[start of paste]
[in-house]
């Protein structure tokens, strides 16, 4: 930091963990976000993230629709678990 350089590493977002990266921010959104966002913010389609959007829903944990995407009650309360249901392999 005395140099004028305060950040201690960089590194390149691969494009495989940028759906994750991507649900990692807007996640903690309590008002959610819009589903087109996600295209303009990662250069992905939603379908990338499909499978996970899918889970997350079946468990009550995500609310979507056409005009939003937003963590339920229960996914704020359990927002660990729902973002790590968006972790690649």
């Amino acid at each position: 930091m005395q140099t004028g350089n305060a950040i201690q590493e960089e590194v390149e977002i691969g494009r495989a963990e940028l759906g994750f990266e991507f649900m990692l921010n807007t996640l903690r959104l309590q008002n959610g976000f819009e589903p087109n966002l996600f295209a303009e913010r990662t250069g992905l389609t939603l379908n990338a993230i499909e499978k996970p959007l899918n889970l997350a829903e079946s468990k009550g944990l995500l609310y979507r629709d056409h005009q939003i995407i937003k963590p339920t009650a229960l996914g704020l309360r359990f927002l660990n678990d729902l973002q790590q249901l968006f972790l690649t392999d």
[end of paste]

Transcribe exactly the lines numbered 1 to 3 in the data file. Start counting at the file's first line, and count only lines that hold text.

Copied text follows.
[in-house]
């Protein structure tokens, strides 16, 4: 930091963990976000993230629709678990 350089590493977002990266921010959104966002913010389609959007829903944990995407009650309360249901392999 005395140099004028305060950040201690960089590194390149691969494009495989940028759906994750991507649900990692807007996640903690309590008002959610819009589903087109996600295209303009990662250069992905939603379908990338499909499978996970899918889970997350079946468990009550995500609310979507056409005009939003937003963590339920229960996914704020359990927002660990729902973002790590968006972790690649």
């Amino acid at each position: 930091m005395q140099t004028g350089n305060a950040i201690q590493e960089e590194v390149e977002i691969g494009r495989a963990e940028l759906g994750f990266e991507f649900m990692l921010n807007t996640l903690r959104l309590q008002n959610g976000f819009e589903p087109n966002l996600f295209a303009e913010r990662t250069g992905l389609t939603l379908n990338a993230i499909e499978k996970p959007l899918n889970l997350a829903e079946s468990k009550g944990l995500l609310y979507r629709d056409h005009q939003i995407i937003k963590p339920t009650a229960l996914g704020l309360r359990f927002l660990n678990d729902l973002q790590q249901l968006f972790l690649t392999d």